A National Park Visiting Wish List for 2010

Hikers enjoying Canyonlands. Will it be my turn in May? NPS photo.

As some Traveler readers may recall, I vowed to visit five national parks last year -- Death Valley, Mesa Verde, Great Sand Dunes, and Theodore Roosevelt National Parks, plus Cowpens National Battlefield. While I did manage to move the first three over to the plus side of the ledger, the latter two eluded me….. again. That’s embarrassing.

OK; maybe I can forgive myself for not traveling way out to western North Dakota to visit the Theodore Roosevelt, but how on earth do I explain Cowpens? I’ve let another year slip by without visiting an interesting park that’s less than a two-hour drive from my house. There’s no excuse for that, and so I will offer none.

By way of mitigation, I did manage to sneak in one extra West Coast trip that added two outstanding parks to my resume – Redwood National and State Parks and Crater Lake National Park. – in addition to an impromptu detour in Colorado that took me to Black Canyon of the Gunnison National Park (and to new heights of acrophobic anxiety). That’s six new national parks for me in 2009, which is much better than my average. I’ll take it.

As for 2010, well, it looks like this is going to be a “something old, something new” sort of park-visiting year for me. In early April, the Good Lord willing, Colorado Jim and I are going to do a Coastal Carolina Dumb & Dumber trip that will take us from Savannah to Charleston to Kitty Hawk and include visits to Fort Pulaski National Monument, Fort Sumter National Monument, Cape Hatteras National Seashore, Wright Brothers National Memorial, and Fort Raleigh National Historic Site.

I’ve visited all of those parks before, but Jim hasn’t, and that makes all the difference. Anyone who’s ever had a first-timer with him when he’s visited a familiar park can tell you that it adds fresh interest to the experience. I know that I’m really looking forward to revisiting some of the thoughts and feelings that made my own first visit to these places so very special.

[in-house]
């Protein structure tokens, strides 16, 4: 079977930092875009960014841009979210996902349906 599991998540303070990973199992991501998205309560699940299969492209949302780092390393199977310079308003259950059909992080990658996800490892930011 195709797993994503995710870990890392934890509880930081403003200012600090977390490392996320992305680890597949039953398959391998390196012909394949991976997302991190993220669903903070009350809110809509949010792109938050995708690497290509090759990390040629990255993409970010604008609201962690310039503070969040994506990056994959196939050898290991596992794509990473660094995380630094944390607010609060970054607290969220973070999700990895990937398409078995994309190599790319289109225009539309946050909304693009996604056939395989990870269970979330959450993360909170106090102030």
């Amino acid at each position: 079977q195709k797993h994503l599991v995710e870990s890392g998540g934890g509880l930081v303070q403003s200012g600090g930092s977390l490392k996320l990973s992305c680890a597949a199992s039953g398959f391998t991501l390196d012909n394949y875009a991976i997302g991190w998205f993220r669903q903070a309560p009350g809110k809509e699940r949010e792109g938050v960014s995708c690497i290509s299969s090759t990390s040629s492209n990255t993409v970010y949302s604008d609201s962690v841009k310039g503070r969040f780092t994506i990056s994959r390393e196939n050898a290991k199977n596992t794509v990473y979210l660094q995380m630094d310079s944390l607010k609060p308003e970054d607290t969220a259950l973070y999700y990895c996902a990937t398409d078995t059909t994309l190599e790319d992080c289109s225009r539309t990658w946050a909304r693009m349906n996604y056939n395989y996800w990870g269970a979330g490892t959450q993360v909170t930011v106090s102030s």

The shoe will be on the other foot in May when Traveler editor Kurt Repanshek takes me in tow to Arches National Park, Canyonlands National Park, Capitol Reef National Park, and Natural Bridges National Monument. Although I’ve studied and written about each of those fine parks, I’ve yet to set foot in any of them. I’m way overdue.

Summer and fall are spoken for with three 50th high school reunions to attend in Michigan (don’t ask), a South Dakota hunting trip, and other commitments, so that will pretty much wrap it up. Except for this: I will visit Cowpens National Battlefield this year – no ifs, ands, buts, maybes, or other weaselspeak.

Adding it up, I see five new parks and five old friends on the near horizon. A guy could do a lot worse.

Postscript: Let’s say I had visited Black Canyon of the Gunnison when it was still designated as a national monument, maybe during a trip taken while I was in Colorado for a national conference back in the 1980s. Would I still, in good conscience, be able to count a visit to Black Canyon of the Gunnison National Park as a brand new addition to my resume? This is purely hypothetical, of course.


You ask theoretically if you could count Black Canyon of the Gunnison among the NP notches on your gun. Sure, you've been there. That's the point, not what they call the place.